We get it. As a CrossFit instructor you know your stuff. On any given movement you can provide over five cues, identify the metabolic pathway being used, the primary muscles being used and what style of Lululemon shorts your athlete is wearing. It’s impressive, yes, but helpful? Maybe not so much.
It’s been said that only when you can explain a concept to a child, do you truly understand it. Think of the last time you went to the doctor; you had some stomach pain and wanted to see what was going on. What did your doctor do? She likely asked a few questions, gave a few suggestions and maybe wrote down a prescription for some medicine. Do you have any idea the number of illnesses and diseases your doctor could’ve thrown at you?
From ulcers to cancer, that doctor could’ve had you checking on your life insurance policy as soon as you got home; but instead she simplified it. Doctors know more than we realize and at any given moment they are capable of giving you one hundred “corrections.” I am never impressed when fellow CrossFitters write a paragraph-long critique on something using words that I’m pretty sure they Googled to describe why somebody shouldn’t have eaten a peanut after their workout. As an instructor, your job is to filter yourself for the sake of your athlete. Here are some dos and don’ts of corrections:
Cue what’s most important. I cringe when I hear a Coach correct their athlete’s kettlebell swing at the top —“Get that kettlebell all the way overhead,” when at the bottom of the swing their back is rounded almost to a perfect archway. Yes, sometimes you will look silly. People will wonder why you’re not getting your athlete to stand up all the way when they do a Push Jerk. But what they may not know is that this athlete finally got the footing correct on the landing and you are letting them enjoy that moment of accomplishment.
If you don’t like your athlete’s elbows dropping, then focus on that cue. When they correct it, on the very next rep don’t start drilling their head position, only to then move onto their grip width, and then finish on their breathing, all within four reps. I fancy myself an advanced CrossFitter, but if I’m given three corrections on one lift, it’s almost a guarantee nothing will be corrected the following rep.
Identify the critical errors and correct them one-by-one before moving on to minor cues.
Don’t think you have to fix everything in one session. I’ve worked with athletes knowing full well people watching from the sidelines are questioning my methods. They see my athlete not even coming close to locking out at the top of a movement; what they don’t know is that today is the day my athlete is perfecting the bottom of the movement, and later this week we will be advancing to another part of the movement. A novice Coach sees a horrendous movement and they attack each fault. Understand your athlete is on a journey to a fitter life, so treat their movements as a journey as well.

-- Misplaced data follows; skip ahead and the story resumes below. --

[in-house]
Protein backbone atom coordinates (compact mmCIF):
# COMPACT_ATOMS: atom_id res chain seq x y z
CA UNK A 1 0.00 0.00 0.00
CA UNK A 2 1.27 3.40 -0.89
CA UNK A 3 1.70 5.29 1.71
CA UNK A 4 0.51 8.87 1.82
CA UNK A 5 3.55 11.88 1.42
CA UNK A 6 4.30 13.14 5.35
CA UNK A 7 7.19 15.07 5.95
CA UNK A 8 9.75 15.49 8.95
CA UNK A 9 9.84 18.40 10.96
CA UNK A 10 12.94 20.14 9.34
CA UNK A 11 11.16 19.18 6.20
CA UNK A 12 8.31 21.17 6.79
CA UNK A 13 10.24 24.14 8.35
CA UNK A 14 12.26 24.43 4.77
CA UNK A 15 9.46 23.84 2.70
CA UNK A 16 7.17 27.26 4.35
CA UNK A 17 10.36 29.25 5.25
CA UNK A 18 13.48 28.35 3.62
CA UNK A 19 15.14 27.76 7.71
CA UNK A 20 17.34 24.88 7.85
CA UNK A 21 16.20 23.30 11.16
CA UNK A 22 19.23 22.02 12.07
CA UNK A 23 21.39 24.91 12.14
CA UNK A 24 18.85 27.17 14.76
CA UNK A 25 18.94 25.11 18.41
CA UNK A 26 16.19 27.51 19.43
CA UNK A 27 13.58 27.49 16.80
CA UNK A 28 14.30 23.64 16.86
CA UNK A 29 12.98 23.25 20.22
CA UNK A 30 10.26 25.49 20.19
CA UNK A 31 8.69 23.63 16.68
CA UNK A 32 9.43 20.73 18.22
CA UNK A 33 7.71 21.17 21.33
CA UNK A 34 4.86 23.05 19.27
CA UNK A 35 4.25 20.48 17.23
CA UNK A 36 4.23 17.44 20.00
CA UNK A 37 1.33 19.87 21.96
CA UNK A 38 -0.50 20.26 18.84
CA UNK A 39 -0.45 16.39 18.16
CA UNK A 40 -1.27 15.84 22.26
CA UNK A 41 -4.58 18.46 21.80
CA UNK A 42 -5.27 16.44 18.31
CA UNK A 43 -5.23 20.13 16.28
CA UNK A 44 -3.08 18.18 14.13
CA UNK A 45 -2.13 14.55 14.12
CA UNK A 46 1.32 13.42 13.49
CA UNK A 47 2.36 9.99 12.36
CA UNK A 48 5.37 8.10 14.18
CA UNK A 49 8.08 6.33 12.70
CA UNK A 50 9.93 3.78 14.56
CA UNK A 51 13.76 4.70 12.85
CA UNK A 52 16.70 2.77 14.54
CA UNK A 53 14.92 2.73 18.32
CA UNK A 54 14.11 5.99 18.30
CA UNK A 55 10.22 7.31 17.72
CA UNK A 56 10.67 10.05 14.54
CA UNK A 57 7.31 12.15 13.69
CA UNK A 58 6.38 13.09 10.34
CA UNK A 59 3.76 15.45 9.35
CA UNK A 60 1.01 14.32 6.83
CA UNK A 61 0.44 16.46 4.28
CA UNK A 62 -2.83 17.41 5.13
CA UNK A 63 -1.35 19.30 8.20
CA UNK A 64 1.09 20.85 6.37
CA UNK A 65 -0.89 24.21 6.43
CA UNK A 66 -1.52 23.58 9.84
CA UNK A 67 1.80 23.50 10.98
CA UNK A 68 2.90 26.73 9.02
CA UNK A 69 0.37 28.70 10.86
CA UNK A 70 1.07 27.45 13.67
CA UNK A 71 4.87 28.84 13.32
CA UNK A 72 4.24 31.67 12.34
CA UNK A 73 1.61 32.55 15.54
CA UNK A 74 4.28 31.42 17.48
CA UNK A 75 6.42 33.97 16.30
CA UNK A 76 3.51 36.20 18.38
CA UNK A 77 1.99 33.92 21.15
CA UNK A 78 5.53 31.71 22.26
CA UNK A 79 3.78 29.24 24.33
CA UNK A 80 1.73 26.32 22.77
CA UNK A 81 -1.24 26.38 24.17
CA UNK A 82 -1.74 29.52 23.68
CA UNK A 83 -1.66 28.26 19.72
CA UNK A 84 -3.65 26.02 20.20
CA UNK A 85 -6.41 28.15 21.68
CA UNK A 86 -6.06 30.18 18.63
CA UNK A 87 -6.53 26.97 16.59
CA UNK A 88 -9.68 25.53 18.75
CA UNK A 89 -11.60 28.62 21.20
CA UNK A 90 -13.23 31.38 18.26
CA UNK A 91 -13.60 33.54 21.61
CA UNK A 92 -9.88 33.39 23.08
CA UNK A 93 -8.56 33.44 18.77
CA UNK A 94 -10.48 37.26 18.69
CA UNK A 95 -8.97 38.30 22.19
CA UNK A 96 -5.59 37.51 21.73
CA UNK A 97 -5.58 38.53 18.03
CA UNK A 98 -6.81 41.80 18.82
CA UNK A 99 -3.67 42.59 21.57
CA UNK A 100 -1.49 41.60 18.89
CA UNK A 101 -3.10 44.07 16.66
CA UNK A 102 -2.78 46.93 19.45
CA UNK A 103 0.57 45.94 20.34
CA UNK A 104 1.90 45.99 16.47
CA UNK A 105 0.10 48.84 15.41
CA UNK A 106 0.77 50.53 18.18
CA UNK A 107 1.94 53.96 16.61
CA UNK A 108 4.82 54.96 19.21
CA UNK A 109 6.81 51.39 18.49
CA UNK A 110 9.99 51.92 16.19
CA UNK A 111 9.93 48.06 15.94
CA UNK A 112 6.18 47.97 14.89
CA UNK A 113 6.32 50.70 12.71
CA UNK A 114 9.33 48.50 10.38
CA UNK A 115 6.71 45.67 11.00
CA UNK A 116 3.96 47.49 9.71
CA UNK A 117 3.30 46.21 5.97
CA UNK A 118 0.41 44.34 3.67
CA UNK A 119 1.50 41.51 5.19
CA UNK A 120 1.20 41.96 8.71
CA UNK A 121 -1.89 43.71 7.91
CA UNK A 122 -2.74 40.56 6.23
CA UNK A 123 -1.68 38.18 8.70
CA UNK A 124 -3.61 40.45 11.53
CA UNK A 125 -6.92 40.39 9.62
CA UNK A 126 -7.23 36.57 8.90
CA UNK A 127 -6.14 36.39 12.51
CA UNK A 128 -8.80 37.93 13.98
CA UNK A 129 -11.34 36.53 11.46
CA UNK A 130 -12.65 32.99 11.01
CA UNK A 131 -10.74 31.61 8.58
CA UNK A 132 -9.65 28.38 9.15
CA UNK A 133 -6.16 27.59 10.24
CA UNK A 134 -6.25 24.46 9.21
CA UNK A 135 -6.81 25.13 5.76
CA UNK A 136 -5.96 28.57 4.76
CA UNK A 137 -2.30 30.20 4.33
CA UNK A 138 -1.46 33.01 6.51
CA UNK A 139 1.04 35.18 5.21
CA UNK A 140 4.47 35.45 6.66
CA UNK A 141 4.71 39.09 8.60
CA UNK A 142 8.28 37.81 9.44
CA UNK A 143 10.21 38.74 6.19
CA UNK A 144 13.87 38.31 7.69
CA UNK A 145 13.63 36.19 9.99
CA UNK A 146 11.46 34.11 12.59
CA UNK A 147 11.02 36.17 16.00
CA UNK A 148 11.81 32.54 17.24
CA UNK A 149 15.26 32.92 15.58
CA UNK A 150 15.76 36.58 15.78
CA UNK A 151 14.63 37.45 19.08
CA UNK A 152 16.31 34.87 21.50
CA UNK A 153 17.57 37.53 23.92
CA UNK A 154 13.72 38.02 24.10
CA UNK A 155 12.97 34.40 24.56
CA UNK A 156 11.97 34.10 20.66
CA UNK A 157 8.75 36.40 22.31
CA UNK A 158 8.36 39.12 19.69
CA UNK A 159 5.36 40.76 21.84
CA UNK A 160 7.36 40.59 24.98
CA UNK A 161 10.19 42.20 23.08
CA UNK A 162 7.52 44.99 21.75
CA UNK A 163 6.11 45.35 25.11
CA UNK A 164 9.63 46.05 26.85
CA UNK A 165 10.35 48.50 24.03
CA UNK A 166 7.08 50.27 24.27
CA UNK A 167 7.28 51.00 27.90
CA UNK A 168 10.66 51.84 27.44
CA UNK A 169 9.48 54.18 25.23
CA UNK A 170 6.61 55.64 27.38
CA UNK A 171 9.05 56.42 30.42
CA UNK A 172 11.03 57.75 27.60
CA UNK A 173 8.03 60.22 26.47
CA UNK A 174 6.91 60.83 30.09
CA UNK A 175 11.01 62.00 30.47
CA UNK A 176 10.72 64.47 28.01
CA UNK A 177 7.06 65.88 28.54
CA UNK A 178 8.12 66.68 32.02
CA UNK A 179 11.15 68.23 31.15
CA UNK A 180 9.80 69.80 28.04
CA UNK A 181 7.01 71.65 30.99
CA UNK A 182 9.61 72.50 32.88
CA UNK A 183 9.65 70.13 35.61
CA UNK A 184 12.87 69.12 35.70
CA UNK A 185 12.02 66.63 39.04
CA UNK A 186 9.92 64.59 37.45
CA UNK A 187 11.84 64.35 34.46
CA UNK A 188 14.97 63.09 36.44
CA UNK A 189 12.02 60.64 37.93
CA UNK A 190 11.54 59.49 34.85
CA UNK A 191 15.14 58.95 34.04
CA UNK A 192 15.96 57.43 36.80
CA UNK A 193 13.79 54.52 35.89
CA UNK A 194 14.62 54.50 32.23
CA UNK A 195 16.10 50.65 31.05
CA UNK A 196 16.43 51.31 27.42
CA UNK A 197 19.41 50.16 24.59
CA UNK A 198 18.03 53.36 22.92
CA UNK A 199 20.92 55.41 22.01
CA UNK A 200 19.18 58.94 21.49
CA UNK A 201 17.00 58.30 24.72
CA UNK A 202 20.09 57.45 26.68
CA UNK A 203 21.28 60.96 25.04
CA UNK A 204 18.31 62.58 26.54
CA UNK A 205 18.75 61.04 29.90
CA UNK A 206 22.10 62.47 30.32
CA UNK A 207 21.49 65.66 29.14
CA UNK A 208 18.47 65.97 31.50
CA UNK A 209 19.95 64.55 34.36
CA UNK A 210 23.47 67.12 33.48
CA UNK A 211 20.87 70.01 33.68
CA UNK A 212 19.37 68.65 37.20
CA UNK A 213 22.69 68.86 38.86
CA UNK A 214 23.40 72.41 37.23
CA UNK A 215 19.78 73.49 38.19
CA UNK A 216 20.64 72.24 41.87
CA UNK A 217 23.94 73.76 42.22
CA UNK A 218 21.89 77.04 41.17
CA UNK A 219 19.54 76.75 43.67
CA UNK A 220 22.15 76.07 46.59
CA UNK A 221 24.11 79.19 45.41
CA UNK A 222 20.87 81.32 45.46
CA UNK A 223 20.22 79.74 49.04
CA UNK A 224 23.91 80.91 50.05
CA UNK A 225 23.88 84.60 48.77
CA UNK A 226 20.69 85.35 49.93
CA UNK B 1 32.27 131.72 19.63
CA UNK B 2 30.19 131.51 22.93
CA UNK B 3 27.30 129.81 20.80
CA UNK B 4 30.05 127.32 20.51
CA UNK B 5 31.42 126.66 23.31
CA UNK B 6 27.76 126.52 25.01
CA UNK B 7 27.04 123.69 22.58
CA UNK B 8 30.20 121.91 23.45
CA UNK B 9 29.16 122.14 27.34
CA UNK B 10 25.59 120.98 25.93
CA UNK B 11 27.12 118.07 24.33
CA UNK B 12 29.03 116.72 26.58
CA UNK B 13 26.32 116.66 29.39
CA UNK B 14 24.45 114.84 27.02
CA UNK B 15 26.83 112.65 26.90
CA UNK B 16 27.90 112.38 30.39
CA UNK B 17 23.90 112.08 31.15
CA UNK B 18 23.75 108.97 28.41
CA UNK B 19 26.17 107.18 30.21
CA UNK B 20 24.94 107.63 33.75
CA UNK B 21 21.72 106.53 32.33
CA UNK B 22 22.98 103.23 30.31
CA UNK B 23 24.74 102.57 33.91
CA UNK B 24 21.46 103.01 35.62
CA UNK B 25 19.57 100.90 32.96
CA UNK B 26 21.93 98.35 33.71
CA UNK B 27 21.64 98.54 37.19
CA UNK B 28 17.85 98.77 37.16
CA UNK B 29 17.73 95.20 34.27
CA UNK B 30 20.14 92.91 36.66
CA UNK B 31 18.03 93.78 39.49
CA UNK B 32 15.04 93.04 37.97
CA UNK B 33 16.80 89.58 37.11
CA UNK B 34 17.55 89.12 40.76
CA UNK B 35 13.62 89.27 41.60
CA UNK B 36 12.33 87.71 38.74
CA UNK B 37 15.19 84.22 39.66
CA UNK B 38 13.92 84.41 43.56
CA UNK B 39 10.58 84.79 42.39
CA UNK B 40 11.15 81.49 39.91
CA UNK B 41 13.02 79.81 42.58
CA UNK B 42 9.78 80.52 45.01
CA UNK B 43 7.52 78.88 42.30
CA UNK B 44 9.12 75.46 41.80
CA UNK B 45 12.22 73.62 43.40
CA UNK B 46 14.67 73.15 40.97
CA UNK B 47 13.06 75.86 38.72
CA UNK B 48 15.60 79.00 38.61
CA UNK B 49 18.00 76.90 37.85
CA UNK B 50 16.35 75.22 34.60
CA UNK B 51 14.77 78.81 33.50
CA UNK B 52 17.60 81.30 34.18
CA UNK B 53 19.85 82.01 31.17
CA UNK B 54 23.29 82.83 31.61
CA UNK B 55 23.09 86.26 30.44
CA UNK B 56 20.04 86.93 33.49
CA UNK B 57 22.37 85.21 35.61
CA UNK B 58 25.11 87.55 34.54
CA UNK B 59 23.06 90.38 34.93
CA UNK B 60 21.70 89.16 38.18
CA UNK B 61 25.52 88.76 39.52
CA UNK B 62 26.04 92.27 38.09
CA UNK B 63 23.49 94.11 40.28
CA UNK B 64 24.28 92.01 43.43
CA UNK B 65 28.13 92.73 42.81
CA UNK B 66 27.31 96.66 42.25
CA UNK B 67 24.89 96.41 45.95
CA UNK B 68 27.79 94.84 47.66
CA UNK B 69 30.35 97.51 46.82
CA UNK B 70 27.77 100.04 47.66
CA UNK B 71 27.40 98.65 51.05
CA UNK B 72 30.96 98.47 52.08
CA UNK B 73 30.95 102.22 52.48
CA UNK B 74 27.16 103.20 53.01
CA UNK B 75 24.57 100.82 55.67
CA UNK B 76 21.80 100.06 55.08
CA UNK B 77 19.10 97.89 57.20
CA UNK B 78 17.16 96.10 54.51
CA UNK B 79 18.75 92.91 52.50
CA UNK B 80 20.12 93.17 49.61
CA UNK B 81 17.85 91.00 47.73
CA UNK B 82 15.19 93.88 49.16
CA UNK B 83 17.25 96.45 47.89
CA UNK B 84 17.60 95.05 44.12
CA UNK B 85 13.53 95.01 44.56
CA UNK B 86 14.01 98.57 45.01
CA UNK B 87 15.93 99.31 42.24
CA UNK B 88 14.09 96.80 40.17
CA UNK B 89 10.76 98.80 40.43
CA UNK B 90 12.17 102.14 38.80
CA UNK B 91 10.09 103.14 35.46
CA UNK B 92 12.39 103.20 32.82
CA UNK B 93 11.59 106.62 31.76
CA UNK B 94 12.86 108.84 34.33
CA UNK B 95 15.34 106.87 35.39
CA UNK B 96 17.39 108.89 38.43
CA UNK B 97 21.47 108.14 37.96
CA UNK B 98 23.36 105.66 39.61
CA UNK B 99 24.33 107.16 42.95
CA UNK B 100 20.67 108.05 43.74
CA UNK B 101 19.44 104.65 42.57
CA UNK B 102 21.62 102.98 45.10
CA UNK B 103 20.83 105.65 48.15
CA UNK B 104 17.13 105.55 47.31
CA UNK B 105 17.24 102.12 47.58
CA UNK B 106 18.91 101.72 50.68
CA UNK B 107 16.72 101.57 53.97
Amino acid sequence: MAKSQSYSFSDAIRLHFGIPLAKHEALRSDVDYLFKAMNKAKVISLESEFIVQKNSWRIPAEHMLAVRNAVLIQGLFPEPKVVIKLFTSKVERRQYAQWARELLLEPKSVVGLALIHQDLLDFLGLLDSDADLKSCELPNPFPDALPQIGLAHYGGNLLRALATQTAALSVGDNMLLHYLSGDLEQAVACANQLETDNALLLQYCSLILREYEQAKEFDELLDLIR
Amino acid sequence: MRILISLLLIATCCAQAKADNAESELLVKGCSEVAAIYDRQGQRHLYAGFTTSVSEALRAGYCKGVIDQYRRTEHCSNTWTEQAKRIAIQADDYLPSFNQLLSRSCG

Shorten your words. You are allowed two to three-word cues in an ideal scenario. Any more words and you risk having that athlete either blocking out your voice entirely, or tuning into your voice to the point where they stop and wait for you to finish talking. So keep it short, keep it sweet and keep it powerful.
What if the movement needs a cue requiring more than two or three words? Or worse, what if the short and sweet cue that you have doesn’t make sense? What if saying “Land flat!” makes no sense to your athlete. This is where we have to develop your dictionary.
You have an advantage you may not realize you have. You have the power to choose words and link various meanings to them. For example, in my classes I will say the word “Snappy” or “Snap,” and when I’m teaching the Power Clean or Power Snatch it means to snap one’s elbows into place. In the overhead position it means lock your elbows to support the load and avoid the press-out. My athletes hear me say “Snap” about twenty times during the drills, and they know exactly what I mean by the time the WOD has begun. How do I drive this point home further? I will stop class and say “Hey guys if you hear me say ‘______’ it’s referring to this drill we just did, OK?”
When your athlete is gasping for air, they do not want to hear about geometrical spatial locations and why one is better than the other. They hear me yell “Snap” those elbows forward and guess what, they do it.
I see this far too often: trying to cue and correct through reps one through six only to have your athlete “finish” the reps and run out the door without ever fixing anything. They will hear you say “lower” for their squats, but kinda sorta not really try to change much, because I mean why would they? Now aside from the much larger overhanging issue with this athlete, it is your job at this time to stop them during their WOD — gasp! Yes that’s right, I said it. Sometimes if your athlete is not changing their form, or even at risk of injuring themselves, then stop them. Sure their score will suffer, but that may be the strongest tool you have. I’ve heard it said when judging at Regionals: “If you want your correction to magically be heard, give them a nice ‘No Rep’ and voila! That form will change really quick.”
You are the captain of your ship; you decide where it goes and what kind of people you have onboard. Whatever form is happening in your gym, whether it be good or bad, has been allowed by you. Cue with tact and expertise that gets the job done for the correct faults, in as few words as possible, and at the end of the day, enjoy the journey.